Washington (CNN) -- Five suspected Somali pirates accused of attacking a U.S. Navy ship could be sent to the United States to face criminal proceedings, according to U.S. military officials.
This is only the second time U.S. authorities have brought pirate suspects from Somalia to the United States to possibly face trial.
The five are being held aboard the USS Nicholas -- the guided-missile frigate they are accused of attacking -- off the Horn of Africa and will be transferred to Department of Justice authority in the coming days, officials said.
Although the United States worked with Kenya to create a system to try pirate suspects in that country, the Kenyan government told Washington that its court system is overburdened and cannot accept more cases.
The suspects are expected to be moved to the U.S. base in Djibouti and then flown to Norfolk, Virginia, according to the officials.
The Department of Justice has enough evidence on the five to prosecute them, according to military officials. The expectation is they will be tried in federal court.
They will be moved to Norfolk because the Nicholas is based in the southern Virginia port city, and Norfolk jurisdiction follows the ship wherever it goes, according to the officials.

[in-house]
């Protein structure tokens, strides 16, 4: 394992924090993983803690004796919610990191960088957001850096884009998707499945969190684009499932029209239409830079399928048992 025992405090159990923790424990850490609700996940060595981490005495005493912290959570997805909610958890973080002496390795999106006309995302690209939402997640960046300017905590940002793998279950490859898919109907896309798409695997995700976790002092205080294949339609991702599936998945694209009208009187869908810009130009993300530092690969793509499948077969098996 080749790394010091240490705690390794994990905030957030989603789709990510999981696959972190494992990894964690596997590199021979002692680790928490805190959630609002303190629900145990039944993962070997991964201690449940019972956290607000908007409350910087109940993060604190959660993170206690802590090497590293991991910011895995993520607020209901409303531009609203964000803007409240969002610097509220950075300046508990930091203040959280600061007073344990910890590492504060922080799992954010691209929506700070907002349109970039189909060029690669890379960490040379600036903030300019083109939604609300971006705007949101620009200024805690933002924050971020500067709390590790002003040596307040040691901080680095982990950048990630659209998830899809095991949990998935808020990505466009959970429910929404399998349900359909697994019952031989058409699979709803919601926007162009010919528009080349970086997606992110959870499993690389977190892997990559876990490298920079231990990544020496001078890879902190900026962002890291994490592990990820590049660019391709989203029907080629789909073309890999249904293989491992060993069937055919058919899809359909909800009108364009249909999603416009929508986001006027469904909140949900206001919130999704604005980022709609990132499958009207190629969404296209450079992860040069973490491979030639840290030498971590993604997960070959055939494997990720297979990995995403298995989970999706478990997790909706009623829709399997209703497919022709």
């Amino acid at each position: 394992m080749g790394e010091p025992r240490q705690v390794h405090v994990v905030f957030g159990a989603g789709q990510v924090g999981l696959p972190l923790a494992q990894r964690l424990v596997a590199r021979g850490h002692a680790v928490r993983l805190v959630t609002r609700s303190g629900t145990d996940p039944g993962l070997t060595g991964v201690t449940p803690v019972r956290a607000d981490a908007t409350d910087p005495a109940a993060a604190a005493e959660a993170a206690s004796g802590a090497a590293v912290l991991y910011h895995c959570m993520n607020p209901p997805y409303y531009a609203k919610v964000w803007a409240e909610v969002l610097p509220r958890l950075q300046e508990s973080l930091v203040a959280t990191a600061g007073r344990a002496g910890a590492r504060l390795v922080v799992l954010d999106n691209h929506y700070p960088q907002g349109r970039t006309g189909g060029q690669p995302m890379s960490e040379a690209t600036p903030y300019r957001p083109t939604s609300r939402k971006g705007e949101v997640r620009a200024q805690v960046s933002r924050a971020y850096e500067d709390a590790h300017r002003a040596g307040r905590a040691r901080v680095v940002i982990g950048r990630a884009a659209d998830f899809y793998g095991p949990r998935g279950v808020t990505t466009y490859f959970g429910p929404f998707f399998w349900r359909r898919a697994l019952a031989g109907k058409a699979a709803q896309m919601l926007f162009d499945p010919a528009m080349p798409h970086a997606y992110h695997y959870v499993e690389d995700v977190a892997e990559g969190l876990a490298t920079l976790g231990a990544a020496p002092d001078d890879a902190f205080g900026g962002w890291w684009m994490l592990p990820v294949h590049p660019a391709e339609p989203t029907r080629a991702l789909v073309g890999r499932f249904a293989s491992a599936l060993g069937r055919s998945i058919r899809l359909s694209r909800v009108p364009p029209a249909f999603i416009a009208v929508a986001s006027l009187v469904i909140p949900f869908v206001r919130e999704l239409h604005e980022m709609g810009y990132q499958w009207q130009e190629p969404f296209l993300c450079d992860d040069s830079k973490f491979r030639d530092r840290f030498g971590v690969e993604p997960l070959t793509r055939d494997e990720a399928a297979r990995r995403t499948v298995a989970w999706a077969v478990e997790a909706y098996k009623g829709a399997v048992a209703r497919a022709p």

A Justice Department spokesman declined comment.
The five, believed to all be from Somalia, have been held on the USS Nicholas after the ship was fired upon April 1.
The Navy ship reported taking fire from a possible pirate skiff west of the Seychelles, a group of islands off the east coast of Africa, according to a U.S. Navy statement.
The Nicholas quickly returned fire and began pursuing the skiff, which was eventually disabled. A boarding team from the Nicholas captured and detained three people, the statement said.
Two more suspects were captured on a confiscated "mother ship," the statement said.
The Navy is holding 21 pirate suspects on three ships off the coast of Africa, including the five who will be sent back to the United States, according to Navy officials.
Ten are expected to be turned over to Oman because they had attacked an Omani-flagged ship. The United States assisted in that ship's rescue, according to Pentagon officials.
The remaining six suspects could also be sent back to the United states if the federal government finds enough evidence to prosecute them, the officials said.
The last time a pirate suspect was brought to the United States was April 2009, after a dramatic and deadly end to the hijacking of the U.S.-flagged cargo ship Maersk Alabama.
Two of the three pirates holding the captain of the Alabama on a small lifeboat were killed by Navy SEAL snipers.
The third suspect, Abduhl Wal-i-Musi, was taken into custody and turned over to the Department of Justice. He is now in New York awaiting trial.